Saturday, May 13, 2006

Feldstein on U.S. Saving

"The only function of economic forecasting is to make astrology look respectable." This famous Galbraith quip makes most people smile, while discomfiting those of us who have found ourselves in the forecasting game from time to time.

My Harvard colleague Martin Feldstein boldly ignores this piece of wisdom in his article in the May/June 2006 issue of Foreign Affairs. Here is his punchline:

What can be safely anticipated is that the savings rate of American households will start to increase. It is not clear when that increase will begin, but household saving cannot continue indefinitely at a zero or negative level. Saving will begin to rise because the forces that have promoted rapid consumption growth and depressed saving over the past decade will not continue....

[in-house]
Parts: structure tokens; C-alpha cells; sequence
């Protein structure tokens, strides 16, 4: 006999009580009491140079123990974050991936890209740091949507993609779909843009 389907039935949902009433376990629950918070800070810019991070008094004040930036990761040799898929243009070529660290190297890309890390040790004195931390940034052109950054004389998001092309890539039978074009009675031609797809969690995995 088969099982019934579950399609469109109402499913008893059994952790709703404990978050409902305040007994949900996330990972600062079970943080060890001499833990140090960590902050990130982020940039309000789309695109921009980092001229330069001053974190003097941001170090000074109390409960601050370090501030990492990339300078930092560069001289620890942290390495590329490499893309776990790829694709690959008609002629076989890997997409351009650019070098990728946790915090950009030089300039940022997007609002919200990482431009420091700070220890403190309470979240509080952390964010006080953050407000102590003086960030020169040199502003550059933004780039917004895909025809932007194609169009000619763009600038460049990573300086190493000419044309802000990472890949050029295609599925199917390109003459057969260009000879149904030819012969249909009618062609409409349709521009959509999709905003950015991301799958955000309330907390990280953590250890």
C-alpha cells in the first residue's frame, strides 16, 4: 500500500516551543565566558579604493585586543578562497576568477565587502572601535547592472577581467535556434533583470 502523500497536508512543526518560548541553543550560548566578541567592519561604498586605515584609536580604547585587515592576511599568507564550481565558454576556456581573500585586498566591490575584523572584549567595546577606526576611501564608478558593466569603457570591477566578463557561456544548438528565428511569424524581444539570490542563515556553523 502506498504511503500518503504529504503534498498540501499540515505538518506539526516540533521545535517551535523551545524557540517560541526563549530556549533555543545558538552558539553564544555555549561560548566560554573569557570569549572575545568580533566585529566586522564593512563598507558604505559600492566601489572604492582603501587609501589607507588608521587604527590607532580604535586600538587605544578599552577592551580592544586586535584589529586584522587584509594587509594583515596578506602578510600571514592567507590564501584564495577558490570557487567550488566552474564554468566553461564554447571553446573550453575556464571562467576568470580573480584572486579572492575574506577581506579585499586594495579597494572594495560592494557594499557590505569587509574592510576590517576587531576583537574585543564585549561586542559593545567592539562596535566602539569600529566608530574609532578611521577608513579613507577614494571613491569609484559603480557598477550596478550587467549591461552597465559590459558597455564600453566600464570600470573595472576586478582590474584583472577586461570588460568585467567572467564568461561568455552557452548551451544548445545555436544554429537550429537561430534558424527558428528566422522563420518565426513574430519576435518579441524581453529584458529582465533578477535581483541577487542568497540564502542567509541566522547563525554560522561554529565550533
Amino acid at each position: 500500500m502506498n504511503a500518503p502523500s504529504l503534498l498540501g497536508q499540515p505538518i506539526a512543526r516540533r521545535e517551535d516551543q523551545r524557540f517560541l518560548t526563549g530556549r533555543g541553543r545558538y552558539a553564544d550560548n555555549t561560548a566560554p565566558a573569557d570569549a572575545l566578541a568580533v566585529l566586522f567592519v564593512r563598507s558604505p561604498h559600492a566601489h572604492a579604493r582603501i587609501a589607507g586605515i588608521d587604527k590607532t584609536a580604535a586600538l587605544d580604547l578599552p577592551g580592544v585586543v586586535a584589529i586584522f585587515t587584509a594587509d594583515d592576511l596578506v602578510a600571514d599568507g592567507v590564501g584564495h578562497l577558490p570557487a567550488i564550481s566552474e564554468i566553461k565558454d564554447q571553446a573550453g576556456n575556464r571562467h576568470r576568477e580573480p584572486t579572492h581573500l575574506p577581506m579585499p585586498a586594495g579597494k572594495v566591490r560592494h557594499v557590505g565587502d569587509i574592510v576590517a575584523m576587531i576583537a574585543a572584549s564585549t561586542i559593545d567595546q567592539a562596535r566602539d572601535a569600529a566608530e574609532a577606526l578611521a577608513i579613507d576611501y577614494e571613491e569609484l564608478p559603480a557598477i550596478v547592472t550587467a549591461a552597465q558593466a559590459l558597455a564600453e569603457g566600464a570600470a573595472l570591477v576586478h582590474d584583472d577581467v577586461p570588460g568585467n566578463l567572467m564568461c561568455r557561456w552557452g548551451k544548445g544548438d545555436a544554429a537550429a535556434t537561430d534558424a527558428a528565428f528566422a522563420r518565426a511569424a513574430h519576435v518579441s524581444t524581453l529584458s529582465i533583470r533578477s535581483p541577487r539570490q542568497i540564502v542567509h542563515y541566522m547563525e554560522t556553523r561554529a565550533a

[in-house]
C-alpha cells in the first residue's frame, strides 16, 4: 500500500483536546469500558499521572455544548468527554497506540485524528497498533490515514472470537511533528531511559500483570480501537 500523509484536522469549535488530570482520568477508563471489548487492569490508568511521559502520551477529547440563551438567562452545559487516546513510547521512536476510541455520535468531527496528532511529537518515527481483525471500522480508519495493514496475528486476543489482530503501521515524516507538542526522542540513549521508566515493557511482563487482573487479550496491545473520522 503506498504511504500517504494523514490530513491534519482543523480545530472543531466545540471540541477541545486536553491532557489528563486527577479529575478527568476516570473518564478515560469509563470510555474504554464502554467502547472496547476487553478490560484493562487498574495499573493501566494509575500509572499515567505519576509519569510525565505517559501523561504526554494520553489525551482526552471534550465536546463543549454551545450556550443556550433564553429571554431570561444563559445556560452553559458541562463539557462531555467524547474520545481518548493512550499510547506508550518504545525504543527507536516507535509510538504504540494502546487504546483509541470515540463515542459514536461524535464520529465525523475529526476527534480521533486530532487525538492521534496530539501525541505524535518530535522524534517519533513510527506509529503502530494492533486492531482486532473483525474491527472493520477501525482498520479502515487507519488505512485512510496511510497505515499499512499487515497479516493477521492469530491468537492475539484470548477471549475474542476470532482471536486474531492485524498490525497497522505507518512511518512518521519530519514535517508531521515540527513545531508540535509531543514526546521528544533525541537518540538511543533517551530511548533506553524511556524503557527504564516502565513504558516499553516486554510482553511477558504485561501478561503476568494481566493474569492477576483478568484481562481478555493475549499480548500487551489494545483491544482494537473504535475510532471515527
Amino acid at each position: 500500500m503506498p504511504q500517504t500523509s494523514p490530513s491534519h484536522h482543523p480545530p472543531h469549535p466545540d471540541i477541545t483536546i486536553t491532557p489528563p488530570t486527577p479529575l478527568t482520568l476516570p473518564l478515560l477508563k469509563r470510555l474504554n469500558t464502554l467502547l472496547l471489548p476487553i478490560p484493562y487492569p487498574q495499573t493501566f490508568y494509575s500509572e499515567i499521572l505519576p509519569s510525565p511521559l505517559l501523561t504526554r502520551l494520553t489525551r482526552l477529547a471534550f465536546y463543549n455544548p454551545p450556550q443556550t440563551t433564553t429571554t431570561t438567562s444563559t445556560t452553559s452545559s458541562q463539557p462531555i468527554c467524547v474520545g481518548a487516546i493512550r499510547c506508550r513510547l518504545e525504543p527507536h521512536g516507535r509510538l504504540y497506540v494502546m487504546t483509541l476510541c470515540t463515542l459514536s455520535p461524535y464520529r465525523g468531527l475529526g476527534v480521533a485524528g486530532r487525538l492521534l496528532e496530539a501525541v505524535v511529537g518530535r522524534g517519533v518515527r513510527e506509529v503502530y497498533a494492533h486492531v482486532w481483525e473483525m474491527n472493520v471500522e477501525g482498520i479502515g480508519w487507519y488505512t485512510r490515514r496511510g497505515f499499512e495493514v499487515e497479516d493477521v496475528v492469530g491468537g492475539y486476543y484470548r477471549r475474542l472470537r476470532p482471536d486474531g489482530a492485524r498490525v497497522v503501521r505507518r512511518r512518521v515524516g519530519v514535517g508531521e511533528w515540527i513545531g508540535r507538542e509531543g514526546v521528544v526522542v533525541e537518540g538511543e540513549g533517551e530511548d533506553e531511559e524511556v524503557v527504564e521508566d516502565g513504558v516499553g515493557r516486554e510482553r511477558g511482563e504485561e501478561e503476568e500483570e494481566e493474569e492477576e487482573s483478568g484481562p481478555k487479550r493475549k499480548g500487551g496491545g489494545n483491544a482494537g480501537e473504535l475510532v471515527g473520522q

This coming rise in household saving will eventually be good for the U.S. economy. It will make the United States less dependent on capital from the rest of the world and permit American businesses to raise the rate of investment in the equipment, software, and structures that increase productivity and the future standard of living. But a higher U.S. savings rate will also pose a challenge for the rest of the world, because it will mean a reduction in the exports to and an increase in the imports from the United States.